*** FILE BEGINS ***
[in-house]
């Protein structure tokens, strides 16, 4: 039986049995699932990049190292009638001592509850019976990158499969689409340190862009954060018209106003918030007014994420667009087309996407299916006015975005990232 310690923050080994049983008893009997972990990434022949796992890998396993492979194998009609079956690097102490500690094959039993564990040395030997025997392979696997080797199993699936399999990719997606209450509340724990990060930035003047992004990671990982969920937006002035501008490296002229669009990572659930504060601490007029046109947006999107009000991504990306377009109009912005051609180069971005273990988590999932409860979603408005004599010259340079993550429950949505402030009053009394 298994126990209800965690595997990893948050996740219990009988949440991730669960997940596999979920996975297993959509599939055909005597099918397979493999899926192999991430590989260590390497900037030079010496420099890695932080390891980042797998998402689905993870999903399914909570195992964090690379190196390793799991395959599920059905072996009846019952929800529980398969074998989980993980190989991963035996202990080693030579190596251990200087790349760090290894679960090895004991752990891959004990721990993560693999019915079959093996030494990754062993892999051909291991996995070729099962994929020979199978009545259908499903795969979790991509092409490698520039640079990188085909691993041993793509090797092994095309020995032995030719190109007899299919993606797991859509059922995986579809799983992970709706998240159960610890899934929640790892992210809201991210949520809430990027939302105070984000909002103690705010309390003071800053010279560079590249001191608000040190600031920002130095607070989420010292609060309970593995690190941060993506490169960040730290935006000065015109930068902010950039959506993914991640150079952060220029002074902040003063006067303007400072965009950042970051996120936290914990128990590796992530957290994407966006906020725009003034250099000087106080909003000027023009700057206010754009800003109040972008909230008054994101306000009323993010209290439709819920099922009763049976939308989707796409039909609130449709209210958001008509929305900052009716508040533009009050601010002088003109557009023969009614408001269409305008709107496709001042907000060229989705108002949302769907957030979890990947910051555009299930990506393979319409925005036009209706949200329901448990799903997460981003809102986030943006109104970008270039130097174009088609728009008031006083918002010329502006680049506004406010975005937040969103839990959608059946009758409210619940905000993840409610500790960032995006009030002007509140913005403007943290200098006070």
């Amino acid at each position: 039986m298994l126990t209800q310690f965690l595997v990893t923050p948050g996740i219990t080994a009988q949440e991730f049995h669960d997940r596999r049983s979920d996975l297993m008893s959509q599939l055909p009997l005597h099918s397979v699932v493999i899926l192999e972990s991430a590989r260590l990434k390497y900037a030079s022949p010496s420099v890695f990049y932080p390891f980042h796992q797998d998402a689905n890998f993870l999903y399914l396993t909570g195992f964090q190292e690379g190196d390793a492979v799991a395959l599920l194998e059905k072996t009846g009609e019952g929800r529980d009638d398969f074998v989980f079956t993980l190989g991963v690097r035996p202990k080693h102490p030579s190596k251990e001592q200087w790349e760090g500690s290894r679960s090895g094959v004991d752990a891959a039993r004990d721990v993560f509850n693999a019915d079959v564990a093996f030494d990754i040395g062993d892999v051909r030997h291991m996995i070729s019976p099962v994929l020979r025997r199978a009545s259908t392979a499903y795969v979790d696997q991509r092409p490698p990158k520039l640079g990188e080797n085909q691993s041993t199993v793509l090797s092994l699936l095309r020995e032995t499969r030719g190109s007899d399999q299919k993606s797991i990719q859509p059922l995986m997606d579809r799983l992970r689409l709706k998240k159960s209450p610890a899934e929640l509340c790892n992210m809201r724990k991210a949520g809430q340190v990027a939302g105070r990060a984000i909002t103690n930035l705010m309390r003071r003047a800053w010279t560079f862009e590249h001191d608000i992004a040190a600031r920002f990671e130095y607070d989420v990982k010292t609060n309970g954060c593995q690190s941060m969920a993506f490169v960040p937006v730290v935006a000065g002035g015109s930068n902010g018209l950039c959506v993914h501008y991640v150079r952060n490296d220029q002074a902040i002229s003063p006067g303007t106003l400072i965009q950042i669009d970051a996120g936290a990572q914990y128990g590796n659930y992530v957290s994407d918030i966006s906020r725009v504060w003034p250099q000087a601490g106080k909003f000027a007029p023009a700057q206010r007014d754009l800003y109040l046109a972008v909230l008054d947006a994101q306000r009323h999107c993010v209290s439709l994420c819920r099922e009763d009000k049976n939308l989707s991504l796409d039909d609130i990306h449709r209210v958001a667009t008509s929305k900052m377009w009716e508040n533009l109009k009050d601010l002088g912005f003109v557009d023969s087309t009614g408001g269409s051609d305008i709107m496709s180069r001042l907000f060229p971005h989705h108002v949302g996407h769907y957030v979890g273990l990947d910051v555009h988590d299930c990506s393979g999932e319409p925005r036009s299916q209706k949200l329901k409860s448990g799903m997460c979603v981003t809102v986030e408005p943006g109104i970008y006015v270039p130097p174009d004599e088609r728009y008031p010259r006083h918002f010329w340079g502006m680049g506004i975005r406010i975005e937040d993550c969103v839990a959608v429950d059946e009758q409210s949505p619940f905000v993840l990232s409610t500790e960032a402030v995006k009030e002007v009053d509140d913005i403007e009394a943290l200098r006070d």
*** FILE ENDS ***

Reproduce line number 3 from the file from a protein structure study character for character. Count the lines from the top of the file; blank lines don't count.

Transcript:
């Amino acid at each position: 039986m298994l126990t209800q310690f965690l595997v990893t923050p948050g996740i219990t080994a009988q949440e991730f049995h669960d997940r596999r049983s979920d996975l297993m008893s959509q599939l055909p009997l005597h099918s397979v699932v493999i899926l192999e972990s991430a590989r260590l990434k390497y900037a030079s022949p010496s420099v890695f990049y932080p390891f980042h796992q797998d998402a689905n890998f993870l999903y399914l396993t909570g195992f964090q190292e690379g190196d390793a492979v799991a395959l599920l194998e059905k072996t009846g009609e019952g929800r529980d009638d398969f074998v989980f079956t993980l190989g991963v690097r035996p202990k080693h102490p030579s190596k251990e001592q200087w790349e760090g500690s290894r679960s090895g094959v004991d752990a891959a039993r004990d721990v993560f509850n693999a019915d079959v564990a093996f030494d990754i040395g062993d892999v051909r030997h291991m996995i070729s019976p099962v994929l020979r025997r199978a009545s259908t392979a499903y795969v979790d696997q991509r092409p490698p990158k520039l640079g990188e080797n085909q691993s041993t199993v793509l090797s092994l699936l095309r020995e032995t499969r030719g190109s007899d399999q299919k993606s797991i990719q859509p059922l995986m997606d579809r799983l992970r689409l709706k998240k159960s209450p610890a899934e929640l509340c790892n992210m809201r724990k991210a949520g809430q340190v990027a939302g105070r990060a984000i909002t103690n930035l705010m309390r003071r003047a800053w010279t560079f862009e590249h001191d608000i992004a040190a600031r920002f990671e130095y607070d989420v990982k010292t609060n309970g954060c593995q690190s941060m969920a993506f490169v960040p937006v730290v935006a000065g002035g015109s930068n902010g018209l950039c959506v993914h501008y991640v150079r952060n490296d220029q002074a902040i002229s003063p006067g303007t106003l400072i965009q950042i669009d970051a996120g936290a990572q914990y128990g590796n659930y992530v957290s994407d918030i966006s906020r725009v504060w003034p250099q000087a601490g106080k909003f000027a007029p023009a700057q206010r007014d754009l800003y109040l046109a972008v909230l008054d947006a994101q306000r009323h999107c993010v209290s439709l994420c819920r099922e009763d009000k049976n939308l989707s991504l796409d039909d609130i990306h449709r209210v958001a667009t008509s929305k900052m377009w009716e508040n533009l109009k009050d601010l002088g912005f003109v557009d023969s087309t009614g408001g269409s051609d305008i709107m496709s180069r001042l907000f060229p971005h989705h108002v949302g996407h769907y957030v979890g273990l990947d910051v555009h988590d299930c990506s393979g999932e319409p925005r036009s299916q209706k949200l329901k409860s448990g799903m997460c979603v981003t809102v986030e408005p943006g109104i970008y006015v270039p130097p174009d004599e088609r728009y008031p010259r006083h918002f010329w340079g502006m680049g506004i975005r406010i975005e937040d993550c969103v839990a959608v429950d059946e009758q409210s949505p619940f905000v993840l990232s409610t500790e960032a402030v995006k009030e002007v009053d509140d913005i403007e009394a943290l200098r006070d």